The poet revolutionary
Stories of the proverbial poet at the fore of the revolution are common, and in many cases these poets, at least according to legend, are even the ones who start them. Attila Gérecz belongs among those who not only encouraged the people in their struggle against the enemy, but he also participated in the battles after having spent much time in a communist prison.
The life path of this poet from an intellectual background encapsulates communism’s reign of terror in a single person. Despite being an excellent student, his father’s well-to-do middle class background meant that he was not admitted to any university, and consequently he trained to be a machinist. Additionally, in 1949, Gérecz became a member of the national pentathlon team, and was such a good marksman that he frequently defeated his teammate who would go on to be an Olympic and World Champion.
Despite excelling in sports, in his case this was oddly not enough to escape trumped-up charges against him, as opposed to other excellent athletes who were so important to the authorities that they were even occasionally released from prison to compete. Gérecz was falsely charged with conspiring against the one-party state, which at the time was considered a heinous crime, and the paranoid communist state frequently used this charge to liquidate its political enemies. For this reason, on December 8, 1950, he was arrested and sentenced to 15 years in prison. The situation was so serious that four of his fellow accused were sentenced to death, three of them later executed. Gérecz continued to write poetry during his time in prison, as well as to translate works of German, English and French poets. After 1953 the situation in the prison relaxed somewhat, and he was able to form a literary circle, with the participants able to read the poems they had written onto toilet paper to each other. A collection of these poems was later published in the West.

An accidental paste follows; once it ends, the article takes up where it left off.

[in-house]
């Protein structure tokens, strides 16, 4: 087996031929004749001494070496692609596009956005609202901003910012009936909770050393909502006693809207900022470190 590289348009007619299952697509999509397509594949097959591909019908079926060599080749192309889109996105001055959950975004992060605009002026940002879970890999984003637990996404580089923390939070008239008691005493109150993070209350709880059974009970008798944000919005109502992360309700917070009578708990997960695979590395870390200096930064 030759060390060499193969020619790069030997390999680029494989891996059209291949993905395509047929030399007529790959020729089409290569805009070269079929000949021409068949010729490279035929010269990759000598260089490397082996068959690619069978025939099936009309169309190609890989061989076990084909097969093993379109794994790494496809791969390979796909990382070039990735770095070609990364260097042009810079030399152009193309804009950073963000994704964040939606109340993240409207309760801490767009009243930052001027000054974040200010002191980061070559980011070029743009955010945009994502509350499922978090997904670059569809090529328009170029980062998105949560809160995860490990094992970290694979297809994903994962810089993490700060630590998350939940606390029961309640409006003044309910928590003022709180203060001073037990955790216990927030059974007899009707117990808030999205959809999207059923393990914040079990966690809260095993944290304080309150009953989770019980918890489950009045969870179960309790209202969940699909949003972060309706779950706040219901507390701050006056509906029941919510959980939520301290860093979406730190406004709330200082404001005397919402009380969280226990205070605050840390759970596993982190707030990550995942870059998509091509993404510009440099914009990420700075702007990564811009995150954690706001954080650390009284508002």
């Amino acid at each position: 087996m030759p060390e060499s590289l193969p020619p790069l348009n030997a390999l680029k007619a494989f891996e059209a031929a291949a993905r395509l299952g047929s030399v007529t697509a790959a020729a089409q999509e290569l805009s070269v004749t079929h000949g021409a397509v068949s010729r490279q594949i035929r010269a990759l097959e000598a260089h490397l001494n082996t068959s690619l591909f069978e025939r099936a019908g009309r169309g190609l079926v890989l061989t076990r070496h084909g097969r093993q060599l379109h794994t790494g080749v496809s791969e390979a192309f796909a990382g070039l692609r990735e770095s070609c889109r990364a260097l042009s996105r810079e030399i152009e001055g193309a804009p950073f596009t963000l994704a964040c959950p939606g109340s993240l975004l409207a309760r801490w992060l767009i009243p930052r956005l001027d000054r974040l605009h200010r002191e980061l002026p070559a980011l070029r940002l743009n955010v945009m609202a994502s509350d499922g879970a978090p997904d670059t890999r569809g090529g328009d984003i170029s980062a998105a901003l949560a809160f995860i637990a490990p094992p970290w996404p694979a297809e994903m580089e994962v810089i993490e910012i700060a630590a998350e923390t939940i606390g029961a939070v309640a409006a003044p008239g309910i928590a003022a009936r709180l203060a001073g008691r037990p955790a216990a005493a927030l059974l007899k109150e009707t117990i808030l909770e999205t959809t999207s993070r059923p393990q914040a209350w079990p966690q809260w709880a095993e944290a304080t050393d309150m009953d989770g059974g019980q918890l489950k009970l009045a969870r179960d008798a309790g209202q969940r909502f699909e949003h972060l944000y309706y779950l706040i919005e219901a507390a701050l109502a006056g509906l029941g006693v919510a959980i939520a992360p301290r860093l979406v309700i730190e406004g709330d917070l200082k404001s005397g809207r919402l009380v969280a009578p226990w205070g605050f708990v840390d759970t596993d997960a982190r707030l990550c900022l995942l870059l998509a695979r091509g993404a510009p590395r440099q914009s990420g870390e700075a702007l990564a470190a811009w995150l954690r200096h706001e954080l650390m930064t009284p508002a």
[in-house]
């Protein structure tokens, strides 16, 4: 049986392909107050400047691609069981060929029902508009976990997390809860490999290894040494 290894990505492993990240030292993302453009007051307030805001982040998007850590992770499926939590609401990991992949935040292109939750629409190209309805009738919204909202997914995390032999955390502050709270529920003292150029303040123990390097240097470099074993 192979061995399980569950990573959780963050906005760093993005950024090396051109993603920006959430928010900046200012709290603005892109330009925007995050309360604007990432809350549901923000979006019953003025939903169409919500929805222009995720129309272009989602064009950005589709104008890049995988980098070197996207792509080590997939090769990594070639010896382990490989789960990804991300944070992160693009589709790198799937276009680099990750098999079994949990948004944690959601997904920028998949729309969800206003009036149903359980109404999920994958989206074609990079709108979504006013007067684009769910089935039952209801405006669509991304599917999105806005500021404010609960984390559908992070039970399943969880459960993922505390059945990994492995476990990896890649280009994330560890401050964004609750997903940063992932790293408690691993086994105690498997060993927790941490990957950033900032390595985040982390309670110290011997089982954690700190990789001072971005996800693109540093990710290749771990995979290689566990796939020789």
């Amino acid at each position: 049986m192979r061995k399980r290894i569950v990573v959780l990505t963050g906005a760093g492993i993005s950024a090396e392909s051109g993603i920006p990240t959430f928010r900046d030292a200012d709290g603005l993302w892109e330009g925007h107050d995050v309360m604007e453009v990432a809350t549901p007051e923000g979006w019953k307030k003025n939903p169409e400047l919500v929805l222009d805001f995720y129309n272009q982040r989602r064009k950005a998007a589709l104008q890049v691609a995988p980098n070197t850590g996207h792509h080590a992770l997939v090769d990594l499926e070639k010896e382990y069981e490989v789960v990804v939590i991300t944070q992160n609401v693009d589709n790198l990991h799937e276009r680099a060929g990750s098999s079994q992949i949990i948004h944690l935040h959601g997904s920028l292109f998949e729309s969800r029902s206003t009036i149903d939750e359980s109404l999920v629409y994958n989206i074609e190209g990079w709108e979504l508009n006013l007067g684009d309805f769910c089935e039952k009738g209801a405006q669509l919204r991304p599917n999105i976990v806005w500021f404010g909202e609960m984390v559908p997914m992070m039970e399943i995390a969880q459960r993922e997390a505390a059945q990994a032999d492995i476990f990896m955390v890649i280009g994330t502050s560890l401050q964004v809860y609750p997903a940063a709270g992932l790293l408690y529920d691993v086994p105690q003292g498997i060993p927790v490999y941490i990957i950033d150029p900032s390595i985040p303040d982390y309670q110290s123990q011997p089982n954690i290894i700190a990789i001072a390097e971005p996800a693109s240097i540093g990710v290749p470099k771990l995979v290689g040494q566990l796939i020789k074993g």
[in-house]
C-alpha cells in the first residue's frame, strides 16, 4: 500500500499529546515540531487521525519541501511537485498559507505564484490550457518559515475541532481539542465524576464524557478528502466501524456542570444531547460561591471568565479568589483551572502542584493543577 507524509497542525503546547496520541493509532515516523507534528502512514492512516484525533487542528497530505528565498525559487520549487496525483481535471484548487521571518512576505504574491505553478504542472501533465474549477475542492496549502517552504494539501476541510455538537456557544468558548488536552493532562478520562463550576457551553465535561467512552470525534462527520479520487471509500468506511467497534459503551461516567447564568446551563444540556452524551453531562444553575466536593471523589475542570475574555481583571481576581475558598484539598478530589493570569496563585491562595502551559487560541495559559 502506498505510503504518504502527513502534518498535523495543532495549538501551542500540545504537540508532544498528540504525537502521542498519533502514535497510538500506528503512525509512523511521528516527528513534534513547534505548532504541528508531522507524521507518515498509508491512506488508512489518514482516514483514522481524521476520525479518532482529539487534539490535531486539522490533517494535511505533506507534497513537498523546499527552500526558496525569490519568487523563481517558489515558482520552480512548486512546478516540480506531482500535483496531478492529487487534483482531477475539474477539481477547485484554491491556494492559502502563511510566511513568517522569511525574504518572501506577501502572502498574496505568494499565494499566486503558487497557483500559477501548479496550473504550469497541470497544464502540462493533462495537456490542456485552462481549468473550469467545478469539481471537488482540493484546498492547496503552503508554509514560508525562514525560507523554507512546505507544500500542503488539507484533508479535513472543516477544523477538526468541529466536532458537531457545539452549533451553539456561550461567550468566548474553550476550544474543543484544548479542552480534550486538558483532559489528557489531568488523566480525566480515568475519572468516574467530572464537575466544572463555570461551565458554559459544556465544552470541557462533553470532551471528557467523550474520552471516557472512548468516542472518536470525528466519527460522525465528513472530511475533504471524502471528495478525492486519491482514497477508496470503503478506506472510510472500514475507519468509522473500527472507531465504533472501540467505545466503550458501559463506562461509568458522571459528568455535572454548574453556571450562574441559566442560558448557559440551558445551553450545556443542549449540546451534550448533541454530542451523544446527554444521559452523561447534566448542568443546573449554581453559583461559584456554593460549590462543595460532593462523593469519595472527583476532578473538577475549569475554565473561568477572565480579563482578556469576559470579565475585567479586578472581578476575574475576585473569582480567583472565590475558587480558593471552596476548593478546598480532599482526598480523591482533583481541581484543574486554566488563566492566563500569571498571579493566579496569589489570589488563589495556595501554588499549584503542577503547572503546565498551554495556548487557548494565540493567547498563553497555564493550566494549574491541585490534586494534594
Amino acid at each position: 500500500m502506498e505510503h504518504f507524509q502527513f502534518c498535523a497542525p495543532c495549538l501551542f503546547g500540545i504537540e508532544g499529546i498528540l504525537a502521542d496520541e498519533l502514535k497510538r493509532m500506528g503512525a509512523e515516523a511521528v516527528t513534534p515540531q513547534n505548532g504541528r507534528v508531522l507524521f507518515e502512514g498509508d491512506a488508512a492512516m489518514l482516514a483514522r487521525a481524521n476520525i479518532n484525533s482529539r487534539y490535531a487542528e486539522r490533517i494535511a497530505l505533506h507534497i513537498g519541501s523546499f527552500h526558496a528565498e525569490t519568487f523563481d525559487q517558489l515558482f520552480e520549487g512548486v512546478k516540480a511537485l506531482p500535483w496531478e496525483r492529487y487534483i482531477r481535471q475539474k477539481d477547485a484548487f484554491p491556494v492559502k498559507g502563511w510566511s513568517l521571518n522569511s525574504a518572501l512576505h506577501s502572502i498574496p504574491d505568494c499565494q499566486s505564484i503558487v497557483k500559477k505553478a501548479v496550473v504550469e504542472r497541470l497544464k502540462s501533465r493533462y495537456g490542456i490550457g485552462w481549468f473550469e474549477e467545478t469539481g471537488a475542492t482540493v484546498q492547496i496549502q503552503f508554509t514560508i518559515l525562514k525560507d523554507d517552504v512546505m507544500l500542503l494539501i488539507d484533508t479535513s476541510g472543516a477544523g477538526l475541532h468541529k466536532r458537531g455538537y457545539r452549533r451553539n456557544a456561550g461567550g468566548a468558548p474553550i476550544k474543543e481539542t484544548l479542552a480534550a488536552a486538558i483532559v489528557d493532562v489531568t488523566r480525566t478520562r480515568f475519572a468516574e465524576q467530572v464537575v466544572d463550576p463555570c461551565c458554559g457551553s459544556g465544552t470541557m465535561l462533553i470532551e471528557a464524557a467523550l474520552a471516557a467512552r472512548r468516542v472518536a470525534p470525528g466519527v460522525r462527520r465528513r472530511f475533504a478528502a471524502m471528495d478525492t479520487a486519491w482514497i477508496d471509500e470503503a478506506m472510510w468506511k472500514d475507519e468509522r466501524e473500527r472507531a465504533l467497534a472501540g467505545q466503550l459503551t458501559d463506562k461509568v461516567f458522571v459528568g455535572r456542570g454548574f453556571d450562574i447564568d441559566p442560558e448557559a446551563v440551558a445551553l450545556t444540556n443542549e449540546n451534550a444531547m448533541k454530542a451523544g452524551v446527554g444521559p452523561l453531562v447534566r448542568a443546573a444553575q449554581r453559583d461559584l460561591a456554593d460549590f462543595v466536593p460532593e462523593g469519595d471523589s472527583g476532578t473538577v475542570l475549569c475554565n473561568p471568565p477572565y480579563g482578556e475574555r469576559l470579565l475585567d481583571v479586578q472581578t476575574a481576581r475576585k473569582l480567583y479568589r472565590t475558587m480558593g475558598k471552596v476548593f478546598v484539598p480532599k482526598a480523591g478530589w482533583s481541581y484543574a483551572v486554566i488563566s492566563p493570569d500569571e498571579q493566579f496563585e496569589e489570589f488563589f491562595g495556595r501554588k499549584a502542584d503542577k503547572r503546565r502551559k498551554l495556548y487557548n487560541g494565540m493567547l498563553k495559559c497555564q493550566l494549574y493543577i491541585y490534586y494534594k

On July 18, 1954, Gérecz escaped prison by throwing himself into the flooded Danube, but three days later an informer betrayed him. He was captured and placed in isolation. The revolutionaries freed him from prison on October 30, 1956, and he joined the fight against the Soviets on November 4th. During the first few days he even managed to knock out two tanks. His third attempt ended in tragedy, however, when a round fired from a T-34 tank struck and killed him.
Gérecz’s memory was loyally preserved by the revolutionaries, and from 1957 Hungarian immigrants living in the West published his poems in the journal Nemzetőr. The poet’s works were published for the first time in Hungary in 1991. His poems handwritten in prison have been published several times since, and his memory is also preserved through the Attila Gérecz youth pentathlon competition.